Netflix, who once thought bandwidth caps were no big deal
, not too long ago finally realized that they can indeed be used anti-competitively to put services that compete with an ISPs content at a competitive disadvantage. Since that time they've been heavily criticizing "cap and overage" ISP pricing models, arguing that they're in no way based on economic or network congestion realities, but are instead primarily used to drive already-expensive broadband prices up
, and to drive Internet video competitors out of business.
Though the chance of any real net neutrality consumer protections are essentially dead in the United States
for now, the subject has seen renewed interest after it was revealed Comcast Xfinity content on the Xbox 360 doesn't count against their usage cap
. The story has caused some companies like Sony to rather-belatedly realize
the potential competitive issues caps raise for Internet video.
To try and hammer their point home, Netflix executives went to the FCC this week to put on a presentation
dubbed "a Level Playing Field for Video." In it, Netflix expresses concern at the growing number of ISPs (like Comcast, Time Warner Cable and AT&T) who have imposed usage limitations on their users based on congestion or economic viability claims they've never bothered to prove. AT&T, for example, claimed they had to impose usage charges on both U-Verse and DSL users because of congestion, though evidence of said congestion has never been presented
(or asked for by the press).
Netflix's presentation this week highlights how while Comcast's Xfinity Xbox 360 content, AT&T's U-Verse Xbox 360 content, and Time Warner Cable's iPad content all fail to count against the companies' usage caps, third-party services like MLB.tv, Hulu Plus, and Sony's Crackle have consumers watching their wallets. In Comcast's case, they've argued that they're simply using the Xbox 360 as a cable box, and that the traffic doesn't count against the cap just like traditional QAM television signals.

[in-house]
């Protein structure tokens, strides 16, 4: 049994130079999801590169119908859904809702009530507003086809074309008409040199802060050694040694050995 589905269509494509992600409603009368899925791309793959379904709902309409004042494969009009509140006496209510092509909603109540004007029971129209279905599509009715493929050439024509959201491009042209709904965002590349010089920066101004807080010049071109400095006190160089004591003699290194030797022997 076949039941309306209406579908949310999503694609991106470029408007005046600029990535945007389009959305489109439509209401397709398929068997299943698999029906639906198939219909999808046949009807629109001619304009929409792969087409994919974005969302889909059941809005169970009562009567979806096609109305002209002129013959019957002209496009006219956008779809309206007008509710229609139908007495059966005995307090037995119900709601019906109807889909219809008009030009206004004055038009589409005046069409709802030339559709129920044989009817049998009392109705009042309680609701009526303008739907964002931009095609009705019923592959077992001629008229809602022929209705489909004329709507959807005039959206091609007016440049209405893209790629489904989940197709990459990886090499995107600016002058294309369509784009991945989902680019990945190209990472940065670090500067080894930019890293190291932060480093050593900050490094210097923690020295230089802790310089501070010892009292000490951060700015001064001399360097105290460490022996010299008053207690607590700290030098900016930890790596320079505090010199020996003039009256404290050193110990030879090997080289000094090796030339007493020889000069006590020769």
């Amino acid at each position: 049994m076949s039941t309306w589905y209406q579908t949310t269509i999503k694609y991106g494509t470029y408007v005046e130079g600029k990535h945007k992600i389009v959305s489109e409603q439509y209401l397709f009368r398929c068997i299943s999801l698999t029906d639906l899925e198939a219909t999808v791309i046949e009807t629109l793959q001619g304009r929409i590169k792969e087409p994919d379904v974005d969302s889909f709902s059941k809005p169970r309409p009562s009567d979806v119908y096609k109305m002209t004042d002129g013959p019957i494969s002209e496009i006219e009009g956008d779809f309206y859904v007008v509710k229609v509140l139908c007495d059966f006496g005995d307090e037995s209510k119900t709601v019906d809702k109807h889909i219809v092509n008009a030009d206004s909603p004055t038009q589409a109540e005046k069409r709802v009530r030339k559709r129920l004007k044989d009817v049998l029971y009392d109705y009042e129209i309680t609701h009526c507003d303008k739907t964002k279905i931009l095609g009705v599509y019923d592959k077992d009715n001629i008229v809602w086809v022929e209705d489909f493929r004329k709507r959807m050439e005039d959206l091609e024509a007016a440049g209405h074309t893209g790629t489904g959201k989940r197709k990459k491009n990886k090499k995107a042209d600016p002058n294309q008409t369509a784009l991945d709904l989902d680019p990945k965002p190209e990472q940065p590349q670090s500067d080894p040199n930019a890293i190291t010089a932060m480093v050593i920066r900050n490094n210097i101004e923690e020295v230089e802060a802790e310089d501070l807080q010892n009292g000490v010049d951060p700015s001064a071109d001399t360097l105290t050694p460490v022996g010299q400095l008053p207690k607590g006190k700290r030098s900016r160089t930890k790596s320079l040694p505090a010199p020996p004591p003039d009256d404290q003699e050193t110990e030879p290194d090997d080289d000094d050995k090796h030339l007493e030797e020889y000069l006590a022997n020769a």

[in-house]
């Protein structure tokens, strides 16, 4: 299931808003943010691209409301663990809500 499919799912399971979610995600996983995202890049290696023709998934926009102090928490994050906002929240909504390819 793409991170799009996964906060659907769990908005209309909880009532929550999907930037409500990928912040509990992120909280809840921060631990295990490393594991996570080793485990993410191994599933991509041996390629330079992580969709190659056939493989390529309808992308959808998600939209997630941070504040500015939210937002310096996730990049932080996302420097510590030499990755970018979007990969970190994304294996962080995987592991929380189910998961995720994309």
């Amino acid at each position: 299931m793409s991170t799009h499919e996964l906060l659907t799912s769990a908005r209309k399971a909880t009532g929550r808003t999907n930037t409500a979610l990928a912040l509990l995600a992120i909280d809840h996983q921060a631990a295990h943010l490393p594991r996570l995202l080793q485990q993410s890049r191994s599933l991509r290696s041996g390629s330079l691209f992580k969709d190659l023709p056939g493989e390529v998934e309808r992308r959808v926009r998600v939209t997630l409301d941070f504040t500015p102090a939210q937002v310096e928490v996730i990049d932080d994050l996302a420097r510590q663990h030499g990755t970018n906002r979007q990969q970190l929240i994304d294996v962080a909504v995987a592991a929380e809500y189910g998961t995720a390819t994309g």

Granted, the very existence of caps (and especially overages) exists as a deterrent to the consumption of video, particularly in HD heavy households
. The push toward caps and overages has always
been about protecting TV revenues from Internet video, with congestion (which is not a problem on well-managed landline networks) used as a convenient bogeyman. The next revenue grab by carriers, as we mentioned this morning
, is to try and charge these companies an additional toll if they want their content to be exempt from usage caps.
In short, you've got U.S. carriers imposing punitive and unnecessary new consumption pricing on a public that already pays more for bandwidth than most developed countries, with carriers then hoping to use that pricing to drive up competing content costs anti-competively. All of this is of course spawned by the level of stagnant competition in the U.S. broadband market, which leaves lumbering duopolies in a gatekeeper position regulated by apathetic politicians-for-hire. It remains rather interesting that it took many content companies half a decade to realize the rather obvious threat that network monopolists and caps and overages pose to their business models.